New study brings new hope

The 75th Scientific Sessions of the American Diabetes Association was held June 5-9 in Boston, and with it came big news! While I’m hesitant to get too excited, the advancement of anything that could possibly cure this disease is something to get at least a little giddy about, right? Heck, that the FDA actually approved something might be enough to cheer about in and of itself. But I digress.

See, at the conference, it was announced that the FDA has approved a mid-stage trial to test a vaccine that has been around for nearly a century. This vaccine, called bacillus Calmette-Guerin (BCG), is used to prevent tuberculosis, but it has shown promise in reversing type 1 diabetes. Yes, reversing! Not preventing (Although I’m hoping that comes too), but actually reversing it in people who have been dealing with this every second of the day and night for as long as they can remember! It will be studied in 150 adults with advanced cases of type 1 diabetes (Advanced cases … That’s a nice way of saying people who have been dealing with this every second of every day and night for as long as they can remember). In type 1 diabetes, the body attacks insulin-producing beta cells in the pancreas leaving the person unable to produce insulin. We must get it (and try to do so perfectly) from injections or insulin pumps, oh what fun!

Dr. Denise Faustman, director of the Massachusetts General Hospital Immunobiology Laboratory in Boston and the super smart person heading up this study, said the vaccine temporarily raises levels of a substance called tumor necrosis factor, or TNF (Wow, I didn’t think I’d ever be happy to have more of something that starts with tumor). The higher TNF levels can eliminate the damaging T cells in the blood of individuals with type 1 diabetes. A smaller study was done and Faustman’s team found that two BCG injections given four weeks apart temporarily eliminated diabetes-causing T cells. The people getting those injections also showed evidence of a small, temporary return of insulin secretion.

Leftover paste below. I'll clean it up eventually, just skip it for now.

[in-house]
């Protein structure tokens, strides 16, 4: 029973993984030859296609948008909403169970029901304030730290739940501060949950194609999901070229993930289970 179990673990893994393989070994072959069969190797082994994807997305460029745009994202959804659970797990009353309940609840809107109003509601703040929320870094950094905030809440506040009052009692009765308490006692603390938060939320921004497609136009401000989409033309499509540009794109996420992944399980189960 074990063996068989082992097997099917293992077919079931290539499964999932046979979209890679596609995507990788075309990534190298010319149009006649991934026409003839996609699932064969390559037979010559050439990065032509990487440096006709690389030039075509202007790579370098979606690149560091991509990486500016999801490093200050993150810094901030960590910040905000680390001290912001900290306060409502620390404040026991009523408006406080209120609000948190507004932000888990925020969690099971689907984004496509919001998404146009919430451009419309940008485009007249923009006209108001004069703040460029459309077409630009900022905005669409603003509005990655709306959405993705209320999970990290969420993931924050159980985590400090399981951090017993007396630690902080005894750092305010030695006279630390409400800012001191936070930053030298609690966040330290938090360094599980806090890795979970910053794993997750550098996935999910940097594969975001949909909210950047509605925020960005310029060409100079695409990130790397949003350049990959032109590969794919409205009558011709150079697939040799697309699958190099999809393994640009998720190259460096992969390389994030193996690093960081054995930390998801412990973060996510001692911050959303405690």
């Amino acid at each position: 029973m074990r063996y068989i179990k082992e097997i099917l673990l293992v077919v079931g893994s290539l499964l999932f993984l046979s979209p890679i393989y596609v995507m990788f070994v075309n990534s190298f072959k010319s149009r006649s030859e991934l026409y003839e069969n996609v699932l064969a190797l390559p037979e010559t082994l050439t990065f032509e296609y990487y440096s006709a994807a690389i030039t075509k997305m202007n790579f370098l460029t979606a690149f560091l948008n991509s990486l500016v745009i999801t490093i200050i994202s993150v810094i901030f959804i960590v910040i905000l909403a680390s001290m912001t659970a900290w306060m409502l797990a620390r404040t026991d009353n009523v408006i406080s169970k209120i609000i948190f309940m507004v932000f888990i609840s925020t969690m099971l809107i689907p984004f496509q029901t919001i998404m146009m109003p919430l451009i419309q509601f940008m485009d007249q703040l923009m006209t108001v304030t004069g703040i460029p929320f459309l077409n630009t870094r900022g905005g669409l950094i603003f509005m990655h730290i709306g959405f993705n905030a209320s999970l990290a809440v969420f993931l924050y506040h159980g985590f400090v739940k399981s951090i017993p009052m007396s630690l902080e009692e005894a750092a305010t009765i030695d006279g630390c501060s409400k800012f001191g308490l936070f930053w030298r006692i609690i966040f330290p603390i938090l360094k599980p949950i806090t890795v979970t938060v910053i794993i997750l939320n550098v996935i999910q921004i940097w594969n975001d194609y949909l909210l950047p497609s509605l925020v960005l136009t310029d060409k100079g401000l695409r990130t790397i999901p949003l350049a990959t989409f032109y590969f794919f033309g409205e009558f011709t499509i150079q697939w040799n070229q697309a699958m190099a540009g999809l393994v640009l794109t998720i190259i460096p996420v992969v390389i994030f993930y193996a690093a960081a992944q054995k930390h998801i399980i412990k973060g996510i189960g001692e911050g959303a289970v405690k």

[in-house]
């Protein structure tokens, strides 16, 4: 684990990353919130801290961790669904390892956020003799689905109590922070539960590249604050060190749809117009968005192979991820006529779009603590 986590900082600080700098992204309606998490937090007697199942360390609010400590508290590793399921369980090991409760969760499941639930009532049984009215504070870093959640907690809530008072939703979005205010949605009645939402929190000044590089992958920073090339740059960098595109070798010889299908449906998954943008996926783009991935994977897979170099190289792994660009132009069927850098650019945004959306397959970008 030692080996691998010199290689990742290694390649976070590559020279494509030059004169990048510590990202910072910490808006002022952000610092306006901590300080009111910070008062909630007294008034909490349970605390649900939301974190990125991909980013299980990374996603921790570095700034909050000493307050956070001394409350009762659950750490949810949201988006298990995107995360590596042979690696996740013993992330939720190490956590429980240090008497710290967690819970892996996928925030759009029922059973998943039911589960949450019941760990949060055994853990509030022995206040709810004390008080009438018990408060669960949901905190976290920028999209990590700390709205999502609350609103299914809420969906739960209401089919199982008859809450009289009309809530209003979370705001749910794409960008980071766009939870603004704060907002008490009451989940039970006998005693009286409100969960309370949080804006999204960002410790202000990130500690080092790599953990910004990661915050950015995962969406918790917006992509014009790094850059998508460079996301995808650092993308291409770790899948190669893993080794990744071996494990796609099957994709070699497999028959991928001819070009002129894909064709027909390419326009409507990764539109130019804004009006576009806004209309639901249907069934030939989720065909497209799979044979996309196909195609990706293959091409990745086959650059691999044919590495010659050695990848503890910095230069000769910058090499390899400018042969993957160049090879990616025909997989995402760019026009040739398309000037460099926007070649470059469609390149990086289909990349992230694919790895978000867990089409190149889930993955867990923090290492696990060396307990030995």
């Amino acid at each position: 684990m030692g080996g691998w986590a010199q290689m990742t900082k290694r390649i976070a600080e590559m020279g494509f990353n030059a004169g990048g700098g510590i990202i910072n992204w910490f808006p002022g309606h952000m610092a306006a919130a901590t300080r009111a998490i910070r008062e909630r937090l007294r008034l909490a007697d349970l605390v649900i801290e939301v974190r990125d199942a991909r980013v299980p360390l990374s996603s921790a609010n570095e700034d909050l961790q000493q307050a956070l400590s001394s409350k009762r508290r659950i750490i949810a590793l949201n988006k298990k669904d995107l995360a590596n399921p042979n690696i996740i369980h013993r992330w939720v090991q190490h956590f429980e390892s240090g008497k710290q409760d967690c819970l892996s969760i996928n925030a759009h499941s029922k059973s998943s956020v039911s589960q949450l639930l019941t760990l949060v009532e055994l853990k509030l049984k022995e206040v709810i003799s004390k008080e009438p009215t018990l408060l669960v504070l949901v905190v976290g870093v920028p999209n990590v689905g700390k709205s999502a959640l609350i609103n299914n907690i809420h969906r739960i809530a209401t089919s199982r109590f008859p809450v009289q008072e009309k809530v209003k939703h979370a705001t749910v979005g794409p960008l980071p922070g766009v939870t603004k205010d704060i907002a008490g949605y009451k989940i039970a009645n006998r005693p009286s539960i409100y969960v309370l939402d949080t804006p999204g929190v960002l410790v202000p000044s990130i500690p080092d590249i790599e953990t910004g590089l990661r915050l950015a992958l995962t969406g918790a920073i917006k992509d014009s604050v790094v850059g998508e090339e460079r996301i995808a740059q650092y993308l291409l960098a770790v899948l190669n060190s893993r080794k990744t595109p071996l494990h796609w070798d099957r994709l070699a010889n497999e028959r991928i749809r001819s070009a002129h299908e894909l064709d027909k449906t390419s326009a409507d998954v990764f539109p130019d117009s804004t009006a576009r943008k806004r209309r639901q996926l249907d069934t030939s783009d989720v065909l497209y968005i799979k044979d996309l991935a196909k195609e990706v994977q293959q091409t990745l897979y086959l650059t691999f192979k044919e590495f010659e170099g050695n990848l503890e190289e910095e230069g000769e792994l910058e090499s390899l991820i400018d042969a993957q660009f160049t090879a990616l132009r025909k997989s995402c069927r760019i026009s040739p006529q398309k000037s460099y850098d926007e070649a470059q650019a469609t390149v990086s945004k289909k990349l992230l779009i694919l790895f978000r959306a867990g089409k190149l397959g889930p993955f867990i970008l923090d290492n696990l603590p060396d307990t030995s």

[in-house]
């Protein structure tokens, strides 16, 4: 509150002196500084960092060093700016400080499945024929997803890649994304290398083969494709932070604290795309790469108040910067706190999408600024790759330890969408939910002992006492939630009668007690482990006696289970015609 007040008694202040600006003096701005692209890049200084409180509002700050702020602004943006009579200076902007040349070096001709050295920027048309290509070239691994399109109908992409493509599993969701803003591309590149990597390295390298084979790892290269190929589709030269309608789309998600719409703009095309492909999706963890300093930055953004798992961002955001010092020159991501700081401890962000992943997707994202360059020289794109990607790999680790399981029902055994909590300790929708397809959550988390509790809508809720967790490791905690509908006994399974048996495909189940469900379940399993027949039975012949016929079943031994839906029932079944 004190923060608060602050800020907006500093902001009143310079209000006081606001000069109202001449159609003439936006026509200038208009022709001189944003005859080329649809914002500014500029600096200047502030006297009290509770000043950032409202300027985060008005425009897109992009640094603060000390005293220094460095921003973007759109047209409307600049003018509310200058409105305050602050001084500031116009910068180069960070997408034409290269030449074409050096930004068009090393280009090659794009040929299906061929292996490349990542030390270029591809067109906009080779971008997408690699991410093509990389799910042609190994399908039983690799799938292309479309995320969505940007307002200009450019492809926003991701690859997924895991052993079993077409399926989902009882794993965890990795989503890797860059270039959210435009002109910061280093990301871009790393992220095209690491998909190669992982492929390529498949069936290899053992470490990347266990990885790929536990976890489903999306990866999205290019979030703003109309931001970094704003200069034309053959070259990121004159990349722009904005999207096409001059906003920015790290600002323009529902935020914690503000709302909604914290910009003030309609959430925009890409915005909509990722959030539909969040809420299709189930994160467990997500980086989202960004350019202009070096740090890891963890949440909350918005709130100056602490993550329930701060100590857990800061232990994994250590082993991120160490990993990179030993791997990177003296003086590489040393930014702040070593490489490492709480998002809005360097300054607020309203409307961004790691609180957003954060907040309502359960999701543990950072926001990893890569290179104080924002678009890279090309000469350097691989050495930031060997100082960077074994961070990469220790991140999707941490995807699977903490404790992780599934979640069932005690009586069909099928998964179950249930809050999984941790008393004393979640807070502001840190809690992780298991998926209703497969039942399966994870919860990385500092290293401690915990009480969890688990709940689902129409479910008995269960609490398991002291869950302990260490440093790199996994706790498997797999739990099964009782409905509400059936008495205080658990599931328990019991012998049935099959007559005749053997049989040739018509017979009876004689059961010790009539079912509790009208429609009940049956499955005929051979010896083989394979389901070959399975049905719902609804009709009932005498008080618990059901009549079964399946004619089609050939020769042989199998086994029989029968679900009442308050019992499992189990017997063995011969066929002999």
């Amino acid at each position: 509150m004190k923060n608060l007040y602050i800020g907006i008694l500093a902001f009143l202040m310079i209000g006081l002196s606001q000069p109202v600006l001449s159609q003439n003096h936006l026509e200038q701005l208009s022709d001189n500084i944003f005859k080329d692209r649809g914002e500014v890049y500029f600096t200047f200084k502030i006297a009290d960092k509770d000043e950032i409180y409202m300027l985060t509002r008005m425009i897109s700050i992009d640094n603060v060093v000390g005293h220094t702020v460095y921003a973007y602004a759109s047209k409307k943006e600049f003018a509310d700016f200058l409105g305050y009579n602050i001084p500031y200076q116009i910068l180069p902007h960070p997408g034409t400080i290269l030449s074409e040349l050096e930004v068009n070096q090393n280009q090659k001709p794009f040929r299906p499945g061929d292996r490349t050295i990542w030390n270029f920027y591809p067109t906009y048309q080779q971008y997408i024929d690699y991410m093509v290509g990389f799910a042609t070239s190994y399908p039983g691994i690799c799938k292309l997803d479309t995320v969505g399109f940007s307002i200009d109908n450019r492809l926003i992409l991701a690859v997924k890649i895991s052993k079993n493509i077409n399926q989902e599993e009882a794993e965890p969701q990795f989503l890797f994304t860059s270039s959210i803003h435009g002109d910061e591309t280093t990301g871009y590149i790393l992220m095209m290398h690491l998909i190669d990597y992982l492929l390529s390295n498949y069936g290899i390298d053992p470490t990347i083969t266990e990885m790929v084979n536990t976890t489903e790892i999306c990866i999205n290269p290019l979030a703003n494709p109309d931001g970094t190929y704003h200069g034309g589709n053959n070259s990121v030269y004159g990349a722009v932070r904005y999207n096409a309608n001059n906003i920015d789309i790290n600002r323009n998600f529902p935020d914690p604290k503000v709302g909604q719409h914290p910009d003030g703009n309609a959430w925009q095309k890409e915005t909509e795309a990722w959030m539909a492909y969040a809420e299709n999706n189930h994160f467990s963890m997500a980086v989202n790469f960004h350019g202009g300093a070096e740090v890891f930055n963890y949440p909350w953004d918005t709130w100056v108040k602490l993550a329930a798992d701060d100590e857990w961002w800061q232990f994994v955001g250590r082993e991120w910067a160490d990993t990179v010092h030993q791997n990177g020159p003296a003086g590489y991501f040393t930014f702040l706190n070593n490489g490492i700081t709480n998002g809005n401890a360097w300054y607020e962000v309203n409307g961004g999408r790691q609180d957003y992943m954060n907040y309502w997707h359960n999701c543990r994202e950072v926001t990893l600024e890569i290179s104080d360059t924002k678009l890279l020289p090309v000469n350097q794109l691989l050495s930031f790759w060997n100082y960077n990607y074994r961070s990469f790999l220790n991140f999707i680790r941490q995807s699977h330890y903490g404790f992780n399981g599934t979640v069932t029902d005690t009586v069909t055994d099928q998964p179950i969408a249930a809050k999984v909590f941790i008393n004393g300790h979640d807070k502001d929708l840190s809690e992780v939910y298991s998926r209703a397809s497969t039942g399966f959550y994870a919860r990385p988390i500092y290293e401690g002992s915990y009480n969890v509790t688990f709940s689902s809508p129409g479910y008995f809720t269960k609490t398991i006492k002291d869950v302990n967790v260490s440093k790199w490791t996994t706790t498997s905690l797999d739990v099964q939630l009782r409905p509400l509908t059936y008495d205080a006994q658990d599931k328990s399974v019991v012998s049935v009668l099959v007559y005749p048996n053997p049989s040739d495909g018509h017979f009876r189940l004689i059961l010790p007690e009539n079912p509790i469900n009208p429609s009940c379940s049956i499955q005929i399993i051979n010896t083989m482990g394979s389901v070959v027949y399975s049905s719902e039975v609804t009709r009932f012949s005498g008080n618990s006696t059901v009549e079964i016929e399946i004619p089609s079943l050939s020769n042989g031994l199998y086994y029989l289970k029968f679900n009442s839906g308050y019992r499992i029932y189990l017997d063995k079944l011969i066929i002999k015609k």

This summer the super-smart doctors will begin enrolling patients ages 18 to 60 in a larger five-year trial. Participants will have low but detectable levels of insulin secretion from the pancreas. They’ll receive two injections, four weeks apart, of either BCG or placebo, and then annual injections for the next four years.

Wow! I can not imagine hearing that my pancreas is actually making insulin! I can’t help but wonder how I would feel? I would think having some or your own insulin would have to make your body feel different even if it is just a little bit. I mean the only thing I know is what it feels like to have synthetic insulin running through me. I could be way off, but I imagine it feeling like taking a big, deep, breath just relaxing, and cleansing, and healthy. Did I go to far out there? Sorry, it made sense in my head (Smiley face emoticon). Before I start drifting off into fantasy land where I actually make my own insulin, let’s check back in with reality.

This study will consist of 150 people. If it is successful, a larger study will be done. OK, so this study is set to take five years and you’re telling me if it’s successful there has to be another study after that? Looks like I won’t be making my own insulin anytime soon! Oh well, something that has some promise has been given FDA approval to move forward with the next step. For now, I’ll just be grateful for that!